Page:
- NAMI Connection Recovery Support Group is a free, peer-led support group for adults living with mental illness. You will gain insight from hearing the challenges and successes of others living with mental illness. By sharing experiences in a safe and confidential setting, you gain hope and develop relationships. The group encourages empathy, productive discussions and a sense of community.
- NAMI NJ E-Newsletter
- Sign up for this informative monthly newsletter from NAMI NJ. Get updates on mental health events throughout the state of New Jersey!
- Remembering T.J. – A Story of Teen Depression, Lessons and Hope
- On December 1, 2010, 16-year-old cherished son, brother, friend, varsity athlete and honor student T.J. Sefcik died by suicide. In the hopes of preventing other teens from following the same path, T.J.’s parents, Wendy and Steve, and his 17-year-old brother Matt share T.J.’s story of living with depression. This program gives students and parents a view of what teen depression can look like and educates them to pay attention to their mental health and emotions, something that is often pushed to the side. Learn more or contact Wendy Sefcik at 908-227-8481 or firstname.lastname@example.org.
- Parent-To-Parent is a Grassroots Coalition for parents and loved ones who are suffering the ravaging effects of substance abuse. It continues to fight the stigma associated with substance abuse. The standard continues to be that drug addiction is a personal failing rather than a complex illness. Addiction is a progressive, debilitating disease that has the potential of being fatal if it is not treated.
- Morris County support meetings: 7PM on Wednesday nights, St. Clare’s Hospital cafeteria, Dover
- Active Minds
- Active Minds is the leading nonprofit organization that empowers students to speak openly about mental health in order to educate others and encourage help-seeking. With over 400 chapters nationwide, they are changing the culture on campuses and in the community by providing information, leadership opportunities and advocacy training to the next generation.
- Main Website
- County College of Morris Chapter
- Mending Arts
- Mending Arts are therapeutic workshops formed to improve the lives of children and adolescents suffering from the painful challenges of trauma, loss, separation, maltreatment, serious illness, or disability. We provide programs that utilize the performing, visual, media, literary, and culinary arts or other creative means to promote healing. Our goal is to provide opportunities for the youth to reexamine their experiences, channel their emotions, enhance resiliency, renew trust, and encourage healthy adjustment to circumstances beyond their control.Workshops are designed to promote self-esteem, reinforce children’s pride in accomplishment, and foster a sense of childhood joy, creativity and exuberance while encouraging the development of artistic and interpersonal skills. They are facilitated by board certified master’s level creative arts therapists and trained teaching artists.For more information please call Family Intervention Services: Allison Zeis, mending arts program coordinator or Ingrid Vaca-Bullaro, regional director at 973-586-5243.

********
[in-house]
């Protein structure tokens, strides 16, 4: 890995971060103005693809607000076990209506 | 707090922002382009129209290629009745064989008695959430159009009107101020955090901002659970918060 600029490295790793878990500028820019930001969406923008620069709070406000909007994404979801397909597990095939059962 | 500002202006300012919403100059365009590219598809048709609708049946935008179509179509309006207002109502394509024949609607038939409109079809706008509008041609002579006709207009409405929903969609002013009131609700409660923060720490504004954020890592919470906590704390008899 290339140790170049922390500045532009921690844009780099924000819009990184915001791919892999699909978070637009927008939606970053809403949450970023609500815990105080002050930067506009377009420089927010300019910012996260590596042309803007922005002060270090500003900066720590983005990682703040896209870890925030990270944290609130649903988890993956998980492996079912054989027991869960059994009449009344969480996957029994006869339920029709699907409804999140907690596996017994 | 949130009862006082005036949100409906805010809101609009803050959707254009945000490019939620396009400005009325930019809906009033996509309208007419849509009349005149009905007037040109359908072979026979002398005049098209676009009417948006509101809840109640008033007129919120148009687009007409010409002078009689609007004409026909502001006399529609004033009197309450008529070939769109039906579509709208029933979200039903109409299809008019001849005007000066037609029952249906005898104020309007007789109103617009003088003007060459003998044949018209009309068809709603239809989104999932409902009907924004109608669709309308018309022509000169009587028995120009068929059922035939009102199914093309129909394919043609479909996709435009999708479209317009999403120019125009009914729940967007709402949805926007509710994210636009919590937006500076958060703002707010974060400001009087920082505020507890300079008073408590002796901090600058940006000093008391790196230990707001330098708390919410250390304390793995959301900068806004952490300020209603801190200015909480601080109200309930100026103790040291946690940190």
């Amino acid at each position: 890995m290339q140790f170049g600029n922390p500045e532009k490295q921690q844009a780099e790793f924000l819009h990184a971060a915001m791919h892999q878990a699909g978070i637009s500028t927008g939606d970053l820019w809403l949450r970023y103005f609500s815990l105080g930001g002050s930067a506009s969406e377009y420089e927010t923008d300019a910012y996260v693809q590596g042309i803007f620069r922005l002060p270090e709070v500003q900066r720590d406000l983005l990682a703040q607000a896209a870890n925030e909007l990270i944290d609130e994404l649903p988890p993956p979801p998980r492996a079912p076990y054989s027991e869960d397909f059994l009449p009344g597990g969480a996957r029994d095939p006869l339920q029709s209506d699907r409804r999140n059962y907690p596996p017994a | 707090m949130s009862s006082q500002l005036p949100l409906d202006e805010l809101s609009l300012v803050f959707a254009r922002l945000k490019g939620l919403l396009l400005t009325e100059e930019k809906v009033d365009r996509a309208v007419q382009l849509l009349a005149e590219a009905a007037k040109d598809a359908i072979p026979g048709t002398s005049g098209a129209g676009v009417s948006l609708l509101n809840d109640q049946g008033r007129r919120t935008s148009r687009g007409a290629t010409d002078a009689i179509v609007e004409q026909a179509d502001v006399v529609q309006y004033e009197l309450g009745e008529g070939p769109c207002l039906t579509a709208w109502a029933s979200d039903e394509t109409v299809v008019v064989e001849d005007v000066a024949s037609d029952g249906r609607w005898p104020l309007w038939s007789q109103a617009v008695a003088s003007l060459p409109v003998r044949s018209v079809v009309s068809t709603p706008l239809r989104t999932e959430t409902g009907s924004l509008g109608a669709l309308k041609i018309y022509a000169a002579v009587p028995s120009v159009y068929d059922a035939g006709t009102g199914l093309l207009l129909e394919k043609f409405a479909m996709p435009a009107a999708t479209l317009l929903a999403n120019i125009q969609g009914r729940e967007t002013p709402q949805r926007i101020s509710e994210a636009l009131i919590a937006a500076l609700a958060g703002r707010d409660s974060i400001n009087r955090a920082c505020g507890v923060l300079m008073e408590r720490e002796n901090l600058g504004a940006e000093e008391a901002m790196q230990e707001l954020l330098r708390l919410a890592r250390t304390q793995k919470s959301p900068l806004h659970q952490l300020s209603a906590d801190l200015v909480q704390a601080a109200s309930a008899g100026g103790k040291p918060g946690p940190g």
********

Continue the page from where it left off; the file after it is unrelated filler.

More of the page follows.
- Our ‘Hood…New Rules! – For Ages 11-14. This group is for pre-teens and teens who want to make a difference within themselves and their community, and connect with an eclectic and creative group of peers.
- Breaking the Stigma – High School (all) ages 14-18 that want to build self-confidence, explore a positive self-image, and improve self-esteem through performance, narrative-sharing, and creative-expression.
- Mending Arts Participant Application
If you have more questions about stigma and mental health, or want to get involved with the Stigma-Free Communities Initiative, contact Laurie Becker at 973-285-6852 or email email@example.com.